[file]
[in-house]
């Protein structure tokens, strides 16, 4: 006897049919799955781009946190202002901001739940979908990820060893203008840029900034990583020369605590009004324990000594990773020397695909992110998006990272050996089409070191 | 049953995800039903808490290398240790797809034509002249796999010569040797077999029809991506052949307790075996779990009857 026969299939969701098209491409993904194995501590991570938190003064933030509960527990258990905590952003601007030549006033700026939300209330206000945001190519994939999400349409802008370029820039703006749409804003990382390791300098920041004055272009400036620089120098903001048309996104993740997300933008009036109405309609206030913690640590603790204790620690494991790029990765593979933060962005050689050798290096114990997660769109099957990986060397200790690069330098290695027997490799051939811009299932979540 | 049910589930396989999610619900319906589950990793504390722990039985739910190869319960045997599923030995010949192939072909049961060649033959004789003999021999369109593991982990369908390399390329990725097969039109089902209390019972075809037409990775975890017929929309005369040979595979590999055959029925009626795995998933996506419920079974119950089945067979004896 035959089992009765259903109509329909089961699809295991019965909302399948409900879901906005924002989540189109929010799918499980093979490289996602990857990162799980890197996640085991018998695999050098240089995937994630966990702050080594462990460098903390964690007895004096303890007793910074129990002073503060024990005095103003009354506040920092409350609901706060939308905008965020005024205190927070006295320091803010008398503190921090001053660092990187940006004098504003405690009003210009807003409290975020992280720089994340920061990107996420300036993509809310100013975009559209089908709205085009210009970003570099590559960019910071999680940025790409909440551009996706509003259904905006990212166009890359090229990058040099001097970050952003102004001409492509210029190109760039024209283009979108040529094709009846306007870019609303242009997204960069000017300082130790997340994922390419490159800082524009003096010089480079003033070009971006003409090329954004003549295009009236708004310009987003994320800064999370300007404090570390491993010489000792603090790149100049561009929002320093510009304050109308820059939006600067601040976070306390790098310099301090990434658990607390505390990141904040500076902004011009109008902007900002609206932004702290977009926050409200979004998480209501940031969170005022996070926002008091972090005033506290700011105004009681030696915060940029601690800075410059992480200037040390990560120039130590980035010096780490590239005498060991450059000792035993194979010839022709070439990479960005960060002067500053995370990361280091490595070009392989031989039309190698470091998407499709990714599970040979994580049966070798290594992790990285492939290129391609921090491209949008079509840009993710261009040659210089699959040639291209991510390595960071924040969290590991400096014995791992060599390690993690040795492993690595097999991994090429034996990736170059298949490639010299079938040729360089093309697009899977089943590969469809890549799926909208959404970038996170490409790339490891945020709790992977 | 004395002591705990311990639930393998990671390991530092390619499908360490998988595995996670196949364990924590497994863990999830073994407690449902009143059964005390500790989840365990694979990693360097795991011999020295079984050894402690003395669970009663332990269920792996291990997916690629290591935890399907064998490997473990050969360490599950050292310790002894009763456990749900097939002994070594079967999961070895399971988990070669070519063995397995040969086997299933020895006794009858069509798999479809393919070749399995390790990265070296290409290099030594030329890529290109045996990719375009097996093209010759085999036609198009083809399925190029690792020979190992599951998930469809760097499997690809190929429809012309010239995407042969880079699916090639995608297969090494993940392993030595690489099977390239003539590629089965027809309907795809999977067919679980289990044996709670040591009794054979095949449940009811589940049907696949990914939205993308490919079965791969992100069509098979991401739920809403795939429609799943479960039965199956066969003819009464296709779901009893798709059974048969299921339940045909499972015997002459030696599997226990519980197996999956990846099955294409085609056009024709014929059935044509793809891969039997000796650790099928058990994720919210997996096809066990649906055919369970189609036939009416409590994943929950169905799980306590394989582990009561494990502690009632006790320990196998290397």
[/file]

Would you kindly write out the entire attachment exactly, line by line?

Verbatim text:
[in-house]
């Protein structure tokens, strides 16, 4: 006897049919799955781009946190202002901001739940979908990820060893203008840029900034990583020369605590009004324990000594990773020397695909992110998006990272050996089409070191 | 049953995800039903808490290398240790797809034509002249796999010569040797077999029809991506052949307790075996779990009857 026969299939969701098209491409993904194995501590991570938190003064933030509960527990258990905590952003601007030549006033700026939300209330206000945001190519994939999400349409802008370029820039703006749409804003990382390791300098920041004055272009400036620089120098903001048309996104993740997300933008009036109405309609206030913690640590603790204790620690494991790029990765593979933060962005050689050798290096114990997660769109099957990986060397200790690069330098290695027997490799051939811009299932979540 | 049910589930396989999610619900319906589950990793504390722990039985739910190869319960045997599923030995010949192939072909049961060649033959004789003999021999369109593991982990369908390399390329990725097969039109089902209390019972075809037409990775975890017929929309005369040979595979590999055959029925009626795995998933996506419920079974119950089945067979004896 035959089992009765259903109509329909089961699809295991019965909302399948409900879901906005924002989540189109929010799918499980093979490289996602990857990162799980890197996640085991018998695999050098240089995937994630966990702050080594462990460098903390964690007895004096303890007793910074129990002073503060024990005095103003009354506040920092409350609901706060939308905008965020005024205190927070006295320091803010008398503190921090001053660092990187940006004098504003405690009003210009807003409290975020992280720089994340920061990107996420300036993509809310100013975009559209089908709205085009210009970003570099590559960019910071999680940025790409909440551009996706509003259904905006990212166009890359090229990058040099001097970050952003102004001409492509210029190109760039024209283009979108040529094709009846306007870019609303242009997204960069000017300082130790997340994922390419490159800082524009003096010089480079003033070009971006003409090329954004003549295009009236708004310009987003994320800064999370300007404090570390491993010489000792603090790149100049561009929002320093510009304050109308820059939006600067601040976070306390790098310099301090990434658990607390505390990141904040500076902004011009109008902007900002609206932004702290977009926050409200979004998480209501940031969170005022996070926002008091972090005033506290700011105004009681030696915060940029601690800075410059992480200037040390990560120039130590980035010096780490590239005498060991450059000792035993194979010839022709070439990479960005960060002067500053995370990361280091490595070009392989031989039309190698470091998407499709990714599970040979994580049966070798290594992790990285492939290129391609921090491209949008079509840009993710261009040659210089699959040639291209991510390595960071924040969290590991400096014995791992060599390690993690040795492993690595097999991994090429034996990736170059298949490639010299079938040729360089093309697009899977089943590969469809890549799926909208959404970038996170490409790339490891945020709790992977 | 004395002591705990311990639930393998990671390991530092390619499908360490998988595995996670196949364990924590497994863990999830073994407690449902009143059964005390500790989840365990694979990693360097795991011999020295079984050894402690003395669970009663332990269920792996291990997916690629290591935890399907064998490997473990050969360490599950050292310790002894009763456990749900097939002994070594079967999961070895399971988990070669070519063995397995040969086997299933020895006794009858069509798999479809393919070749399995390790990265070296290409290099030594030329890529290109045996990719375009097996093209010759085999036609198009083809399925190029690792020979190992599951998930469809760097499997690809190929429809012309010239995407042969880079699916090639995608297969090494993940392993030595690489099977390239003539590629089965027809309907795809999977067919679980289990044996709670040591009794054979095949449940009811589940049907696949990914939205993308490919079965791969992100069509098979991401739920809403795939429609799943479960039965199956066969003819009464296709779901009893798709059974048969299921339940045909499972015997002459030696599997226990519980197996999956990846099955294409085609056009024709014929059935044509793809891969039997000796650790099928058990994720919210997996096809066990649906055919369970189609036939009416409590994943929950169905799980306590394989582990009561494990502690009632006790320990196998290397």